Abena Dove Osseo-Asare
's wonderful new book is a thoughtful, provocative, and balanced account of the intersecting histories and practices of drug research in modern Ghana, South Africa, and Madagascar. Bitter Roots: The Search for Healing Plants in Africa
(University of Chicago Press, 2014) tells the stories of six plants, all sourced in African countries, that competing groups of plant specialists have tried to transform into pharmaceuticals since the 1880s. The leaves and roots and seeds of the book's narrative collectively map the contours of a story that emerges from a crucial and germinal tension: on the one hand, much of the history of the plant sciences in these African spaces is motivated by a race for patents and scientific credit; at the same time, the mobility of plants across the borders of Osseo-Asare's study has complicated efforts to assign priority of discovery to individuals or groups, and in fact challenges the very notion of a "traditional" or "indigenous" body of knowledge in the first place. Simultaneously a carefully situated ethnography and a history informed by a material archive that encompasses pages and petals, the book explores that tension in a critical assessment of what it means to talk about "African" science or "local" knowledge. Bitter Roots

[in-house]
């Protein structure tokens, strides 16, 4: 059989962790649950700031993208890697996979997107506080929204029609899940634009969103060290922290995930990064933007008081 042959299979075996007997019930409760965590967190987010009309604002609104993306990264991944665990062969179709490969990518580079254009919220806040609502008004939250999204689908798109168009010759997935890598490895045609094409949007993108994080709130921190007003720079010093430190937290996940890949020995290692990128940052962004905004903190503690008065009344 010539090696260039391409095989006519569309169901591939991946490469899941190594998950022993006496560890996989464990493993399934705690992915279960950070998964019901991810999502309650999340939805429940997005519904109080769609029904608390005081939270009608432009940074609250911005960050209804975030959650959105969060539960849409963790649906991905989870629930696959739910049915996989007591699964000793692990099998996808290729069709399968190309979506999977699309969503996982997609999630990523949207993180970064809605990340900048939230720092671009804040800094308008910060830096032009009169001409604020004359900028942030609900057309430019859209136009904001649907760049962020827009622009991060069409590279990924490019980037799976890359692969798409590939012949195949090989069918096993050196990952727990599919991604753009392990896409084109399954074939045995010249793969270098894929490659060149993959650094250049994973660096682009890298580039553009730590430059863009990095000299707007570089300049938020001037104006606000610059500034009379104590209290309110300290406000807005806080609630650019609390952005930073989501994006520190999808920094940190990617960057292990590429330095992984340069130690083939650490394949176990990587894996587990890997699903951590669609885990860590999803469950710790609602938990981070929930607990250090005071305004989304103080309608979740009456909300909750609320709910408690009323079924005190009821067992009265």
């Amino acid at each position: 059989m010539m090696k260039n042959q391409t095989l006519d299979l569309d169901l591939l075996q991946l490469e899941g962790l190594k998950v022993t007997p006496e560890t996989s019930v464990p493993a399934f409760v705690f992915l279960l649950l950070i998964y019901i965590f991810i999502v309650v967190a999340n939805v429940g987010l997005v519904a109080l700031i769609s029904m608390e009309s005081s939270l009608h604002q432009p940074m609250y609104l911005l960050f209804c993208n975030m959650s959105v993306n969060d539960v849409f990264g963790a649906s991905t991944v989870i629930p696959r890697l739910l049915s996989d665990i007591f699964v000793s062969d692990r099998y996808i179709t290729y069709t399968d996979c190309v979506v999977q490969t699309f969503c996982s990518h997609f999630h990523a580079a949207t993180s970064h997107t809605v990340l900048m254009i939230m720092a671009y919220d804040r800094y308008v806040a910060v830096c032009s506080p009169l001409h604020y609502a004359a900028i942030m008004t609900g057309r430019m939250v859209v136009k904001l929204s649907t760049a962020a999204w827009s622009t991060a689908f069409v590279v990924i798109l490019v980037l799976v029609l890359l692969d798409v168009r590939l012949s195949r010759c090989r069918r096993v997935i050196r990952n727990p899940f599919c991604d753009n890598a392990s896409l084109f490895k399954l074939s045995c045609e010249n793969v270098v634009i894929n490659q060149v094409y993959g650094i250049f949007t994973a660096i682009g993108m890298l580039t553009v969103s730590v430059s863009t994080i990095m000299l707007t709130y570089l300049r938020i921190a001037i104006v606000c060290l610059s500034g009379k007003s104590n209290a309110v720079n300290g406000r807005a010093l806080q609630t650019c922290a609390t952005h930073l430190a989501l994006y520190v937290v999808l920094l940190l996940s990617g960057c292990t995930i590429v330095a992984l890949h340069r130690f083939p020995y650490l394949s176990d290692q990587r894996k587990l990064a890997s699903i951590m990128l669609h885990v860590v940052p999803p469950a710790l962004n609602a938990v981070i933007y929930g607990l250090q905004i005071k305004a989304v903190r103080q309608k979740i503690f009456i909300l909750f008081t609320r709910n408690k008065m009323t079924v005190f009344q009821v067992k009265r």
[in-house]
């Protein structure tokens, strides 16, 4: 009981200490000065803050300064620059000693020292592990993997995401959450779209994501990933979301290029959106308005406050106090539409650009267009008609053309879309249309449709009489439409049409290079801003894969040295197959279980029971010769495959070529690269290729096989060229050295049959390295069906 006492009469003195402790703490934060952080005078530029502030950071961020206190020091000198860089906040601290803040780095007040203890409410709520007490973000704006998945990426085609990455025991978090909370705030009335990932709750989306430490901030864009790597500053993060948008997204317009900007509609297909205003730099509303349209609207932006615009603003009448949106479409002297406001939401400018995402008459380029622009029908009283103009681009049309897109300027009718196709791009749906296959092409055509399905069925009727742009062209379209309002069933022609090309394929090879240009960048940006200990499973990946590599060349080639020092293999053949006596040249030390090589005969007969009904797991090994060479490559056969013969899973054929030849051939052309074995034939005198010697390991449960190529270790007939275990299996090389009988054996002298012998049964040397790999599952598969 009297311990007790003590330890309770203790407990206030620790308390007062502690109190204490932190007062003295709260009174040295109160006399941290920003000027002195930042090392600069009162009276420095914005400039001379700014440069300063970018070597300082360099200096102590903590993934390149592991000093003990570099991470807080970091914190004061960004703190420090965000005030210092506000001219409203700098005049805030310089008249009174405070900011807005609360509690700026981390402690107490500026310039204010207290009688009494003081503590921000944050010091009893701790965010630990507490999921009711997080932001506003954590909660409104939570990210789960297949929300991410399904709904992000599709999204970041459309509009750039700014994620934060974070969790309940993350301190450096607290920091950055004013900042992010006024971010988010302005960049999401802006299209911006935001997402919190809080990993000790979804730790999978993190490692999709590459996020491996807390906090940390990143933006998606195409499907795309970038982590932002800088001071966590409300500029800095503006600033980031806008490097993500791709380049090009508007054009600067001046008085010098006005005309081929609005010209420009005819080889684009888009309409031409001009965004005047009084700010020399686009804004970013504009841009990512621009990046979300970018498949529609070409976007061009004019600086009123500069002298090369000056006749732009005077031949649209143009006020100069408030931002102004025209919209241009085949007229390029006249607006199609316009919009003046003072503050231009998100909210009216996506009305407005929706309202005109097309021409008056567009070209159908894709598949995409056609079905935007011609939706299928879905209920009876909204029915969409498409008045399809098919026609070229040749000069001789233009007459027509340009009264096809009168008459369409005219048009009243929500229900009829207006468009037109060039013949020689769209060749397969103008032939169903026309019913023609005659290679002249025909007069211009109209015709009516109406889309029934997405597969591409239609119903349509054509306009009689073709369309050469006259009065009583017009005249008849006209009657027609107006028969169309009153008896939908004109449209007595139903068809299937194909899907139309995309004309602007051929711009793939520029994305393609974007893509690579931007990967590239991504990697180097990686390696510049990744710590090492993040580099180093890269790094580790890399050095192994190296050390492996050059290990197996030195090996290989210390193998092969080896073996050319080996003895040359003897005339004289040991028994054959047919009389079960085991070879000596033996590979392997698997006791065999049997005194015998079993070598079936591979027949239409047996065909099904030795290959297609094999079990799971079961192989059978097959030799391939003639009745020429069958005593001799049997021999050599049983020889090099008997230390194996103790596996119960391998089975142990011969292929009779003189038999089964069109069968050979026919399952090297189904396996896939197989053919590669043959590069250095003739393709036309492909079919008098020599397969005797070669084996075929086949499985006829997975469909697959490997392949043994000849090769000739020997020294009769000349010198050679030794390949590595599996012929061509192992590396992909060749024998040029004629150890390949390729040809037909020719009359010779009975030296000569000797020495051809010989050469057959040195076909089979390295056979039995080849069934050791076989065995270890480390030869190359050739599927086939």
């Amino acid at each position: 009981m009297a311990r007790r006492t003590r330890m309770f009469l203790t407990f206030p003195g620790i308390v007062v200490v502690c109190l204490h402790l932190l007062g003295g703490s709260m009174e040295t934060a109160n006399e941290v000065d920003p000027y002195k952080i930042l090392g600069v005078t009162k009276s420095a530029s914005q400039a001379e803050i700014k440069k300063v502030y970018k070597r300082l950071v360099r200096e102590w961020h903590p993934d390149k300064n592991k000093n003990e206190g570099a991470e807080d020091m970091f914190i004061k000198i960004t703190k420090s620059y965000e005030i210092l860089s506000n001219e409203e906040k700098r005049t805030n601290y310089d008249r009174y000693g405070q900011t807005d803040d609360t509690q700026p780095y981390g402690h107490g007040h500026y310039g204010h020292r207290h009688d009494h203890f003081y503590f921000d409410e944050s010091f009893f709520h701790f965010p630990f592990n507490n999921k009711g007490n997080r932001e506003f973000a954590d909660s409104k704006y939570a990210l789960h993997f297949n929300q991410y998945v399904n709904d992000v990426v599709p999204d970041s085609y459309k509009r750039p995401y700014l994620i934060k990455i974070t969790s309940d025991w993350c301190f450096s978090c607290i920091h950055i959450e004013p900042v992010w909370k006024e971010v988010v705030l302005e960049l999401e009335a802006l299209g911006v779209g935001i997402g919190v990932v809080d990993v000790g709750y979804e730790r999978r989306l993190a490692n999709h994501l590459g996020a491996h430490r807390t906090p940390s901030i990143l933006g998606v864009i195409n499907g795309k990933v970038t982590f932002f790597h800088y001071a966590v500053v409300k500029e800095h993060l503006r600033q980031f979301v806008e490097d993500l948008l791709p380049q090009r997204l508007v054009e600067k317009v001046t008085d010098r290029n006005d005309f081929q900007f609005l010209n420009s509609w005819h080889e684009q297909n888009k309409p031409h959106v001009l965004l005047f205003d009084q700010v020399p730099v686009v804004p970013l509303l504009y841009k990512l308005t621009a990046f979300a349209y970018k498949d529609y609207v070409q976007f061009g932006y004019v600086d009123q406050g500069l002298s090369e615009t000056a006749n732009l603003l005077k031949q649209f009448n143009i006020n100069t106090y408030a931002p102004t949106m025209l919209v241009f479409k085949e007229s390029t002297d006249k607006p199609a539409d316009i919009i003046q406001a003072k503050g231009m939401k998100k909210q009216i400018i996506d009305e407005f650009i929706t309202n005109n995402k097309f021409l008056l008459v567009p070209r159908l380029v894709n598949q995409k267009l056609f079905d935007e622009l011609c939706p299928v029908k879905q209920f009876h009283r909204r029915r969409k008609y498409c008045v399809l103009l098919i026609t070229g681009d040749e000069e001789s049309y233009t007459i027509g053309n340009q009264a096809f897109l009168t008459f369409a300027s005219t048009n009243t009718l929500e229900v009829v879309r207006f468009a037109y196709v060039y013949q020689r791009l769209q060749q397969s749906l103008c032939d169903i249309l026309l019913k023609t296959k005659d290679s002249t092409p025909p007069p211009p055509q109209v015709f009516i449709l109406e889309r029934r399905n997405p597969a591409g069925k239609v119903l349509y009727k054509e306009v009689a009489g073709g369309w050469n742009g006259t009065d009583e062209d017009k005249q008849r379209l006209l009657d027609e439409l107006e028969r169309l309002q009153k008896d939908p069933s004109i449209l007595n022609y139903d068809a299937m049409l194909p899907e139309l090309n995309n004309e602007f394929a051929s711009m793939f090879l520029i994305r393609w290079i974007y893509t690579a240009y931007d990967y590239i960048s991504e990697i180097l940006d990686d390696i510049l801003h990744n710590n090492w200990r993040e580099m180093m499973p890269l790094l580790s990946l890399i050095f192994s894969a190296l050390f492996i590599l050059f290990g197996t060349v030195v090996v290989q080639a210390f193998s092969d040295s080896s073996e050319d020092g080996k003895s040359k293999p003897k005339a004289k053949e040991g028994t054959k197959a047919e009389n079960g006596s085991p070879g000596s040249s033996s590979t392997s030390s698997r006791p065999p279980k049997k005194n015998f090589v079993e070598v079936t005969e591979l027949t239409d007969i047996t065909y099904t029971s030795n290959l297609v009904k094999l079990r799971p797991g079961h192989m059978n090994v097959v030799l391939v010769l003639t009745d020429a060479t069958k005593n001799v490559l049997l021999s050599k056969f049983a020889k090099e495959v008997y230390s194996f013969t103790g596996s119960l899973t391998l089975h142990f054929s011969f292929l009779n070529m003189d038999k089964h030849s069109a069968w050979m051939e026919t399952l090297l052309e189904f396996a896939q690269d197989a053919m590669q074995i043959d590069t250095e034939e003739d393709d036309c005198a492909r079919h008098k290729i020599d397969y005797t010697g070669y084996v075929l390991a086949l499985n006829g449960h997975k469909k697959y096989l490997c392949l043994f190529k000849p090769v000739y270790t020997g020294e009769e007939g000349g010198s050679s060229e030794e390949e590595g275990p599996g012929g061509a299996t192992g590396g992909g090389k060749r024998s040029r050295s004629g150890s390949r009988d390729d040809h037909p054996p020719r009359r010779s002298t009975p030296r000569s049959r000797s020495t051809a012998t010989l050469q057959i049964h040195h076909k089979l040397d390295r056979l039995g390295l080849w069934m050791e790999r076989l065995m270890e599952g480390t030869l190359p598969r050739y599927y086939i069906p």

will deservedly have a wide audience in African studies, science studies, and the histories of medicine, pharmacy, and botany.